men over 11 days during the month of April, but several of the executions were
blocked by the courts. One of the judges who blocked the state's efforts is now
facing calls to be impeached. On April 14, state Judge Wendell Griffen issued a
temporary restraining order that effectively halted 6 of the executions over
concerns the state used false pretenses to obtain a key drug slated to be used
in the executions. Following his ruling, Judge Griffen took part in an
anti-death penalty protest outside the Governor's Mansion organized by his
church to mark Good Friday. In addition to being a judge, Griffen is an
ordained Baptist minister. Calls for Wendell Griffen's impeachment began soon
after photographs from the vigil appeared in the press showing him lying down
on a cot with his hands bound together as though he were a condemned man on a
gurney. In his 1st national television interview, Wendell Griffen speaks to
JUAN GONZALEZ: We're going now to Arkansas, where the state executed 4 men in
April, marking the 1st executions there since 2005. Arkansas had initially
planned to execute 11 men during the month of April, but several of those
executions were blocked by the courts. One of the judges who blocked the
state's efforts is now facing calls to be impeached. On April 14th, state Judge
Wendell Griffen issued a temporary restraining order halting 6 of the
executions over concerns that the state used false pretenses to obtain a key
drug slated to be used in the executions. Following his ruling, Judge Wendell
Griffen took part in an anti-death penalty protest outside the Governor's
Mansion organized by his church to mark Good Friday. In addition to being a
judge, Griffen is an ordained Baptist minister.
AMY GOODMAN: Calls for Judge Wendell Griffen's impeachment began soon after
photographs from the vigil appeared in the press showing him lying down on a
cot with his hands bound together as though he were a condemned man on a
gurney. The state's high court soon barred Judge Griffen from hearing cases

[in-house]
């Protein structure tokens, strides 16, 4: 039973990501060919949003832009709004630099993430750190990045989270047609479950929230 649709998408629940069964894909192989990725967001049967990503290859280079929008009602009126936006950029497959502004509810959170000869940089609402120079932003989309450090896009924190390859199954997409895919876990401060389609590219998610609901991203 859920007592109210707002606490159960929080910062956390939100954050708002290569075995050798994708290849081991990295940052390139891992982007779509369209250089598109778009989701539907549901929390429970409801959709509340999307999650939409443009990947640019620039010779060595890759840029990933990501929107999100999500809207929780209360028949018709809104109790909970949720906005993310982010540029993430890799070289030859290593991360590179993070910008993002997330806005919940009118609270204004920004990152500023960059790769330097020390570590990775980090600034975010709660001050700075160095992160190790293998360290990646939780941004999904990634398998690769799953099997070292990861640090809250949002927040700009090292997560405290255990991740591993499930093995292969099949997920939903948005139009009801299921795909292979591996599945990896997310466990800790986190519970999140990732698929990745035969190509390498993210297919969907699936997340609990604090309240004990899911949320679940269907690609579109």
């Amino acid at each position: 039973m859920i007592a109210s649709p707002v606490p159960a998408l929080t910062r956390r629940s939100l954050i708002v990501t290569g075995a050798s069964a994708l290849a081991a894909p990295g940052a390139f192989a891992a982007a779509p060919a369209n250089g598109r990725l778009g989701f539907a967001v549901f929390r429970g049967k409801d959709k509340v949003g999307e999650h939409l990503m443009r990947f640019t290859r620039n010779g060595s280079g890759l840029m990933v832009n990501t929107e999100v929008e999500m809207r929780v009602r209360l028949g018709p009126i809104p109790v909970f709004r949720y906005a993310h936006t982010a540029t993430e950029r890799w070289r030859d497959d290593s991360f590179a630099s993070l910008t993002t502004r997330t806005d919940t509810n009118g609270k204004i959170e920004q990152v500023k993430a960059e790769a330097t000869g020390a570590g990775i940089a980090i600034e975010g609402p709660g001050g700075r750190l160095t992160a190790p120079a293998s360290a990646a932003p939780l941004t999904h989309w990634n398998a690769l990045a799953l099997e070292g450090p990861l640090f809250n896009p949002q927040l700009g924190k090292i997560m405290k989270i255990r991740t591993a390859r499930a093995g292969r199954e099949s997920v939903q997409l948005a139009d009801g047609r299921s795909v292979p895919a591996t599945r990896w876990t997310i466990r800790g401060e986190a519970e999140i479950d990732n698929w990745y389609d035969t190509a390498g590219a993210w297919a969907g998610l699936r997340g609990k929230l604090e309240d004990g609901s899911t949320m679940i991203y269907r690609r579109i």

involving executions, capital punishment and the state's lethal injection
protocol. Then, last week, lawmakers set the stage to impeach Judge Griffen. If
they succeed, Griffen would become the 1st judge ever impeached in the state of
Arkansas. While Wendell Griffen's future as a judge is in question, he has
opted not to stay silent. Today he joins us in his 1st national television
Judge Wendell Griffen, welcome to Democracy Now! Can you talk about your
actions - your ruling in a death penalty case and then going outside to protest
outside the Arkansas Governor's Mansion? Welcome to Democracy Now!
JUDGE WENDELL GRIFFEN: Thank you, Amy. Thank you, Juan.
First of all, let me correct the narrative. The case in which I ruled was not a
death penalty case. The case involved a complaint by a distributor of a
pharmaceutical product, a drug, that had - that drug obtained by the Arkansas
Department of Corrections under false pretenses. The drug was obtained, and the
distributor sought to get the drug back. The distributor filed a motion for a
temporary restraining order on Good Friday, the afternoon of Good Friday,
shortly before I was going to attend a prayer vigil that our congregation had
scheduled in front of the Governor's Mansion. Based on the law that governs
contracts and property - basically, property law - I found that the distributor
had a case and that the distributor's chance of having its property returned
was likely to be destroyed, unless I entered temporary restraining order. I